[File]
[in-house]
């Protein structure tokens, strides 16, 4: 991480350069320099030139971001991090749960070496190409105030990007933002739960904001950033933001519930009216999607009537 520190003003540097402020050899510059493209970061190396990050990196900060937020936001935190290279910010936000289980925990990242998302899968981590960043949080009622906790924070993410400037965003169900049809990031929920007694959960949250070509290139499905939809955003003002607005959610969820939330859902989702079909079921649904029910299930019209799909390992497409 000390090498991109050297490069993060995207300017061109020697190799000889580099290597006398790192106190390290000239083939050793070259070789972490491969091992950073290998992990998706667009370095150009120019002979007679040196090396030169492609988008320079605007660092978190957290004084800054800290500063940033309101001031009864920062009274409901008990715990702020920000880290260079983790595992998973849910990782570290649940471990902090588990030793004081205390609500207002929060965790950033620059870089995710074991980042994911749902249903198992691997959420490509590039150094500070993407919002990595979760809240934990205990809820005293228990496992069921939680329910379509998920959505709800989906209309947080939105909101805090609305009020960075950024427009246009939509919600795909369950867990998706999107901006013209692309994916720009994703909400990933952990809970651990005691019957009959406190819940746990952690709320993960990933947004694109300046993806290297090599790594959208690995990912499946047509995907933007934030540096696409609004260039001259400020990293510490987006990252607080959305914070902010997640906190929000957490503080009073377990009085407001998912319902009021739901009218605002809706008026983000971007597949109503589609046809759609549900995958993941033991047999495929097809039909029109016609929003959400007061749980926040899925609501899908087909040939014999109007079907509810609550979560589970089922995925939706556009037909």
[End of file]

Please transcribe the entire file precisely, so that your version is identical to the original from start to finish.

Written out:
[in-house]
């Protein structure tokens, strides 16, 4: 991480350069320099030139971001991090749960070496190409105030990007933002739960904001950033933001519930009216999607009537 520190003003540097402020050899510059493209970061190396990050990196900060937020936001935190290279910010936000289980925990990242998302899968981590960043949080009622906790924070993410400037965003169900049809990031929920007694959960949250070509290139499905939809955003003002607005959610969820939330859902989702079909079921649904029910299930019209799909390992497409 000390090498991109050297490069993060995207300017061109020697190799000889580099290597006398790192106190390290000239083939050793070259070789972490491969091992950073290998992990998706667009370095150009120019002979007679040196090396030169492609988008320079605007660092978190957290004084800054800290500063940033309101001031009864920062009274409901008990715990702020920000880290260079983790595992998973849910990782570290649940471990902090588990030793004081205390609500207002929060965790950033620059870089995710074991980042994911749902249903198992691997959420490509590039150094500070993407919002990595979760809240934990205990809820005293228990496992069921939680329910379509998920959505709800989906209309947080939105909101805090609305009020960075950024427009246009939509919600795909369950867990998706999107901006013209692309994916720009994703909400990933952990809970651990005691019957009959406190819940746990952690709320993960990933947004694109300046993806290297090599790594959208690995990912499946047509995907933007934030540096696409609004260039001259400020990293510490987006990252607080959305914070902010997640906190929000957490503080009073377990009085407001998912319902009021739901009218605002809706008026983000971007597949109503589609046809759609549900995958993941033991047999495929097809039909029109016609929003959400007061749980926040899925609501899908087909040939014999109007079907509810609550979560589970089922995925939706556009037909």